WanderLust is a blog run by two German sisters Erika and Johanna! We both travel around the world for work and play and hope to be able to take the Steemit community on some of our journeys with us. Yesterday’s posting was about the traditional German Christmas Markets, or Weihnachtsmarkt, that can be found throughout Germany, and now the world. As a follow-up to that travel posting, we thought that we would dedicate our second KulturClub to some other Christmas traditions that you can find throughout Germany!
We talked briefly about Stollen yesterday, so we will not repeat that discussion here, but please check yesterday’s posting to find a description of this delicious German Christmas food! (https://steemit.com/travel/@wander-lust/wanderlust-8-german-christmas-markets)
Glühwein is a traditional German mulled wine. It is made by heating up red wine and adding a pouch of cinnamon, cloves, nutmeg, star anise, and a bit of sugar to the pot. Sometimes, those of us who want a bit of a kick will add some Schnapps when the others are not looking ;).
Many of you are probably familiar with what an Advent Wreath (Adventskranz) is from either personal experience or pop-culture. However, not many people know that the Advent wreath was first invented in Germany. A pastor named Johann Heinrich Wichern invented the traditional Advent Wreath as a way of showing the children who lived at his orphanage how many days were left until Christmas. Although modern Advent Wreaths only have 4 candles, as you can see above, the original Advent Wreaths had the 4 large candles and then 20 small candles to count down the days for the children.
Speaking of children, here is a German children’s rhyme during advent season:
Ein Lichtlein brennt.
Erst eins, dann zwei,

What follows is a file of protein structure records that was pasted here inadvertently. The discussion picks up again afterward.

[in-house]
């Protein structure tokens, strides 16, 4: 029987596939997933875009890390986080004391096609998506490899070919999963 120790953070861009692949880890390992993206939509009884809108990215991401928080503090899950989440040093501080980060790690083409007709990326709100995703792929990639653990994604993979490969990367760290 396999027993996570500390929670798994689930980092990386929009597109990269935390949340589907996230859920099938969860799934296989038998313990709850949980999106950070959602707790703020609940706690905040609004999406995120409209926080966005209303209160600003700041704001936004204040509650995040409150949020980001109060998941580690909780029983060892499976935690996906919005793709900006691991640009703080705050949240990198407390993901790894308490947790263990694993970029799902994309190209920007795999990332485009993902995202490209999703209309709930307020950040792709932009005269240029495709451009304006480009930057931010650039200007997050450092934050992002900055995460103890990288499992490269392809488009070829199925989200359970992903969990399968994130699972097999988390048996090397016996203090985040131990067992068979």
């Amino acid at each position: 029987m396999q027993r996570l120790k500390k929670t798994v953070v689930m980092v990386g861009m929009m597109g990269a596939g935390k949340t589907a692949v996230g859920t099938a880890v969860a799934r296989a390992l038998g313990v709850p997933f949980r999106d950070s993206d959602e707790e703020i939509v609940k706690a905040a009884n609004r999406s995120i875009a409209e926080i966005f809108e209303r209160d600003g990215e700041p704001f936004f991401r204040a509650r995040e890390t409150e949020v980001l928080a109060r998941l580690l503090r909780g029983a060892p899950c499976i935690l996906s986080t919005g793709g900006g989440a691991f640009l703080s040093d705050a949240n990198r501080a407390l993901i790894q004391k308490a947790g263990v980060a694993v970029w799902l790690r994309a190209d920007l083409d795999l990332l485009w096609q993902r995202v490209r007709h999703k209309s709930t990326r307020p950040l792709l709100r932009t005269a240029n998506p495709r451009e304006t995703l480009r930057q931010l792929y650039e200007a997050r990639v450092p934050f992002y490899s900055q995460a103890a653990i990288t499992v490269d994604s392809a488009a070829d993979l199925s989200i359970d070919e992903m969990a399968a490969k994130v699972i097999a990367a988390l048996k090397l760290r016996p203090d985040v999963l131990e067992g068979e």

Dann drei, dann vier,
Dann steht das Christkind vor der Tür
Advent Calendars can now be found in stores around the world, and contains chocolate or other candies inside of the 24 flaps, representing the days of December leading up to Christmas. As with the Advent Wreath, this is another German tradition that has been exported around the world. The first Advent Calendars were hand-crafted in the 1800s, and were far sturdier than today's cardboard variants.
Southern Germany, specifically Bavaria, has a tradition about a demonic-goat figure who punishes the bad children while Saint Nikolaus brings presents to the good children. During the Christmas season there are parades known as Krampuslauf where the men of the town will dress up as Krampus and roam the streets as a reminder to the children that they must be well behaved if they do not want to be taken away in Krampus' sack!
As always, we hope that you are enjoying your journeys with us, and we hope to hear from you and will incorporate your suggestions into our future posts. We hope to go on more adventures with you all in the new year and we will try to include any good suggestions that we see before that posting.